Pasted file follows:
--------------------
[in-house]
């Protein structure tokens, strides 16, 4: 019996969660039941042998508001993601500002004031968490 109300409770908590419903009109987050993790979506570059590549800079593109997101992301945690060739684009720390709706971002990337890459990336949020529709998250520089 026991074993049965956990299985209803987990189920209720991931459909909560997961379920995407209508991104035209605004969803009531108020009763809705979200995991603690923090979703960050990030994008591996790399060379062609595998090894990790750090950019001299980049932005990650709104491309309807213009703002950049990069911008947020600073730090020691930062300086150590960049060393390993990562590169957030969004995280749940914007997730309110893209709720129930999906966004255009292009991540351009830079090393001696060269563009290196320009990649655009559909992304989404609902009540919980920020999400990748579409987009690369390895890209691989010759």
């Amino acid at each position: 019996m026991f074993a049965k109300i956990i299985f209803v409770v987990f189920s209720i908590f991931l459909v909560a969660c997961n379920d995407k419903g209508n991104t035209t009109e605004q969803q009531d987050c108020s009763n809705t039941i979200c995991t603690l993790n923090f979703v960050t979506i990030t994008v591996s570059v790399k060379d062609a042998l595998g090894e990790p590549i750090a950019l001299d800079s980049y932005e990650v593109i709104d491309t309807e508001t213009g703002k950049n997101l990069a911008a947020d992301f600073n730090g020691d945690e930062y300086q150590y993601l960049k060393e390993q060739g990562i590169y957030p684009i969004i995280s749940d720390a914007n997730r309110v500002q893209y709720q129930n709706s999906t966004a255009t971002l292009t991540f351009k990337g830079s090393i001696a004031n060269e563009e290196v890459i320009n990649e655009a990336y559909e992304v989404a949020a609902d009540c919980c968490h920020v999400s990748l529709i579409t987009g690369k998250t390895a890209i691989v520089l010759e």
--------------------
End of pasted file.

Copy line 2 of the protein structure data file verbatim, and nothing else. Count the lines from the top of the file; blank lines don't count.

């Protein structure tokens, strides 16, 4: 019996969660039941042998508001993601500002004031968490 109300409770908590419903009109987050993790979506570059590549800079593109997101992301945690060739684009720390709706971002990337890459990336949020529709998250520089 026991074993049965956990299985209803987990189920209720991931459909909560997961379920995407209508991104035209605004969803009531108020009763809705979200995991603690923090979703960050990030994008591996790399060379062609595998090894990790750090950019001299980049932005990650709104491309309807213009703002950049990069911008947020600073730090020691930062300086150590960049060393390993990562590169957030969004995280749940914007997730309110893209709720129930999906966004255009292009991540351009830079090393001696060269563009290196320009990649655009559909992304989404609902009540919980920020999400990748579409987009690369390895890209691989010759």